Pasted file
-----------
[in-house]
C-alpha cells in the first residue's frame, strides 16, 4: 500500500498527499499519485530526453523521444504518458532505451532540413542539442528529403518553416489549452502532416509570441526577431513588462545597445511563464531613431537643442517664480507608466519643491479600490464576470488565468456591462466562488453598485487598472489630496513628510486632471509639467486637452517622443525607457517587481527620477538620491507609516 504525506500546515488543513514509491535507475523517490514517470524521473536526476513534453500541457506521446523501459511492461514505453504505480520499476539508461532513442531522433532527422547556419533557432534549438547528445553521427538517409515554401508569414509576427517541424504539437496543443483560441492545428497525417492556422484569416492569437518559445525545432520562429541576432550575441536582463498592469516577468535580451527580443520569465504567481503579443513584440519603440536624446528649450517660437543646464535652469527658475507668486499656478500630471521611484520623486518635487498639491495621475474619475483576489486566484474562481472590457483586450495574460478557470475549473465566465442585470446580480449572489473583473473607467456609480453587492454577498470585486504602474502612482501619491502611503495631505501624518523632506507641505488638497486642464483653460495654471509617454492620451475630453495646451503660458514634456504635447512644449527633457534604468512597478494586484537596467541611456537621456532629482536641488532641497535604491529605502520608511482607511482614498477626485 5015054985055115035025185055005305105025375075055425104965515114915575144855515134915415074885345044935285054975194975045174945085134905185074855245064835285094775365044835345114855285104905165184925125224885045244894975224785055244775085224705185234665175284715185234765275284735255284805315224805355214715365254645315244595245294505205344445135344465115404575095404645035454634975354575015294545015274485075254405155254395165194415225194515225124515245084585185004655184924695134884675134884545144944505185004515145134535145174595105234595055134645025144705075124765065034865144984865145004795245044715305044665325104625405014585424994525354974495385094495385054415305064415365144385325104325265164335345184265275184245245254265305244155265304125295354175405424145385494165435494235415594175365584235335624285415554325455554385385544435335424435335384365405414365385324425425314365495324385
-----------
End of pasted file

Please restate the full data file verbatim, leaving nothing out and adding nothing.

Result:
[in-house]
C-alpha cells in the first residue's frame, strides 16, 4: 500500500498527499499519485530526453523521444504518458532505451532540413542539442528529403518553416489549452502532416509570441526577431513588462545597445511563464531613431537643442517664480507608466519643491479600490464576470488565468456591462466562488453598485487598472489630496513628510486632471509639467486637452517622443525607457517587481527620477538620491507609516 504525506500546515488543513514509491535507475523517490514517470524521473536526476513534453500541457506521446523501459511492461514505453504505480520499476539508461532513442531522433532527422547556419533557432534549438547528445553521427538517409515554401508569414509576427517541424504539437496543443483560441492545428497525417492556422484569416492569437518559445525545432520562429541576432550575441536582463498592469516577468535580451527580443520569465504567481503579443513584440519603440536624446528649450517660437543646464535652469527658475507668486499656478500630471521611484520623486518635487498639491495621475474619475483576489486566484474562481472590457483586450495574460478557470475549473465566465442585470446580480449572489473583473473607467456609480453587492454577498470585486504602474502612482501619491502611503495631505501624518523632506507641505488638497486642464483653460495654471509617454492620451475630453495646451503660458514634456504635447512644449527633457534604468512597478494586484537596467541611456537621456532629482536641488532641497535604491529605502520608511482607511482614498477626485 5015054985055115035025185055005305105025375075055425104965515114915575144855515134915415074885345044935285054975194975045174945085134905185074855245064835285094775365044835345114855285104905165184925125224885045244894975224785055244775085224705185234665175284715185234765275284735255284805315224805355214715365254645315244595245294505205344445135344465115404575095404645035454634975354575015294545015274485075254405155254395165194415225194515225124515245084585185004655184924695134884675134884545144944505185004515145134535145174595105234595055134645025144705075124765065034865144984865145004795245044715305044665325104625405014585424994525354974495385094495385054415305064415365144385325104325265164335345184265275184245245254265305244155265304125295354175405424145385494165435494235415594175365584235335624285415554325455554385385544435335424435335384365405414365385324425425314365495324385